Cpl. Watanabe (Takamasa Ishihara, left) prepares to dole out another beating to POW Louis Zamperini (Jack O’Connell) in Unbroken (Universal Pictures)

In Unbroken, World War II bombardier Louis Zamperini is subjected to a crash landing at sea and a grueling stint in a Japanese POW camp. Will he survive?

Obviously. Otherwise, the flick would be titled Broken.

The real question is whether you, the viewer, will survive Angelina Jolie’s oh-so-slow, oh-so-traditional war epic. Two hours and 17 minutes might not sound like a long slog, but that’s exactly what it turns out to be.

As you know if you’ve seen any of the recent interviews with Jolie, the second-time director was enamored of the real-life Zamperini, who died before the film was ready for release. Perhaps the saga’s greatest shortcoming is that, after watching it, we’re not sure why she found his story so compelling.

Yes, he was heroic. Yes, he was a survivor. But so were lots of other U.S. veterans.

One thing that sets Zamperini apart is that he was a distance runner at the 1936 Olympics in Berlin. Even there, however, he barely stood out. In an early flashback, we watch as he runs an exceptionally fast final lap on his way to an eighth-place finish.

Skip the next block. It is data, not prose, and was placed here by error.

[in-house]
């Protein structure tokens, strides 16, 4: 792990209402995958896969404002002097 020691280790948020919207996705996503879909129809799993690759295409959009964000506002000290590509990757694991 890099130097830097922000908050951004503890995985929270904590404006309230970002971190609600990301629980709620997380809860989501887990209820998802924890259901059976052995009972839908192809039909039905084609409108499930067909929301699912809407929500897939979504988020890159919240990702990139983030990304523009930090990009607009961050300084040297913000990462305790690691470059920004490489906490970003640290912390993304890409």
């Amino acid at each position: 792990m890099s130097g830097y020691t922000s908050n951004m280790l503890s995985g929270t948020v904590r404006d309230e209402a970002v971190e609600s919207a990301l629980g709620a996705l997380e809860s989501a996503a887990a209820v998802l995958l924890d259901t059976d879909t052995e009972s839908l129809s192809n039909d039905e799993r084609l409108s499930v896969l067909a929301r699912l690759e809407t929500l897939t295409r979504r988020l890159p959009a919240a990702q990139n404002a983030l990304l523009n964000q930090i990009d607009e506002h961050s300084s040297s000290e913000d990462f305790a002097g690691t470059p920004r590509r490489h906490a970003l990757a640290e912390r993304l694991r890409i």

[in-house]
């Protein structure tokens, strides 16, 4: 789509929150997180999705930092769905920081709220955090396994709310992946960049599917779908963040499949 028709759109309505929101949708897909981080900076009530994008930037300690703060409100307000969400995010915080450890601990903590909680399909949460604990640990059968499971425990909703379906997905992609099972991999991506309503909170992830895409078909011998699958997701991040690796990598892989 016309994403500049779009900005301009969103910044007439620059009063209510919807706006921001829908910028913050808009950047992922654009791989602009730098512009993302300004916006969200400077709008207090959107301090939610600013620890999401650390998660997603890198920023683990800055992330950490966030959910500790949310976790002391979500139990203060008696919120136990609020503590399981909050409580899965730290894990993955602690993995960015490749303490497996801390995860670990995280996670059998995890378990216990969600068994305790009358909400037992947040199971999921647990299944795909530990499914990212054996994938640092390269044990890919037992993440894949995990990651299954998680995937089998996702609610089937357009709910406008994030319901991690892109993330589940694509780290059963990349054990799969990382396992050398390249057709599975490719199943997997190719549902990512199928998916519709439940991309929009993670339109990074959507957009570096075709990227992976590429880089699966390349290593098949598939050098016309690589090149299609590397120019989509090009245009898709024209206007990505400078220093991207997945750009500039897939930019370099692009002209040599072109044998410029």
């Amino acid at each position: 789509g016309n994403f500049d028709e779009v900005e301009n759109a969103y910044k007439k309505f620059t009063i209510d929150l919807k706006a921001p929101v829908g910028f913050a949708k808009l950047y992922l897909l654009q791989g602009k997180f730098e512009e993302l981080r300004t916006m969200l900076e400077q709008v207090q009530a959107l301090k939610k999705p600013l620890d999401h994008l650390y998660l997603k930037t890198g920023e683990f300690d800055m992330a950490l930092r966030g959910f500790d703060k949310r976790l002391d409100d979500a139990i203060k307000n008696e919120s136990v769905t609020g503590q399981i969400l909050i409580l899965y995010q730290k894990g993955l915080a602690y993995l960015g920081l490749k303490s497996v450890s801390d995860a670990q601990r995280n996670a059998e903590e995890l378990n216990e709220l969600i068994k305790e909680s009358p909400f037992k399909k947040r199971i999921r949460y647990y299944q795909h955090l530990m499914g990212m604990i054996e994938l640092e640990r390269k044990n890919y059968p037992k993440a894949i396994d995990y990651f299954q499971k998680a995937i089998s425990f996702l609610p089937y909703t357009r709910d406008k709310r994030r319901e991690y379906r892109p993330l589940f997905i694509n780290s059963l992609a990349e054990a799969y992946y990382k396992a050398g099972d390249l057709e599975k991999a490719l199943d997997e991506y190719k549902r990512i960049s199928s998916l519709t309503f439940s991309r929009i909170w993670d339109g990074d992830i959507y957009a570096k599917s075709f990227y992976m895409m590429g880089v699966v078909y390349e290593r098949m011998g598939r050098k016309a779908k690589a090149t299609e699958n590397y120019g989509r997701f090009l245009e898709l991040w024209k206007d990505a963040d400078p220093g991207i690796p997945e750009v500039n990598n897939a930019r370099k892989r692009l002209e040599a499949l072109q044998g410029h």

Following his wartime plane crash, Zamperini is forced to endure weeks on a raft in waters filled with hungry sharks. After that, he’s sent to a Japanese POW camp and has to endure unrelenting abuse from the sadistic corporal who runs it.

Zamperini clearly has guts. Otherwise, honestly, he’s not all that interesting. You can’t really blame actor Jack O’Connell, as the character has little to do besides gritting his teeth and absorbing blow after blow from the bamboo-stick-wielding Cpl. Watanabe (Takamasa Ishihara).

That brings us to the film’s second-biggest shortcoming, which is that Watanabe, the villain, is far more compelling than Zamperini, the hero.

Why does Watanabe pick on this former Olympian? Why does he seem to consider him a soulmate who happens to be his country’s enemy? The corporal’s wistful gazes speak volumes even while his arms are doling out abuse.

Other than these Freudian questions, Unbroken’s script is mostly pedestrian, with characters who spout synthetically clean dialogue and mawkishly inspirational lines like “If you can take it, you can make it.” The most shocking part of all this is that the four scriptwriters include the usually edgy Joel and Ethan Coen.

In a postscript, the film notes that for years after his wartime ordeal, the real-life Zamperini suffered from post-traumatic shock and the desire for revenge. Though The Railway Man dealt with similar issues earlier this year, this sounds like promising material for a film—a better film, in fact.

One can’t help wondering if Jolie’s main mistake was to focus on the wrong portion of her beloved hero’s life.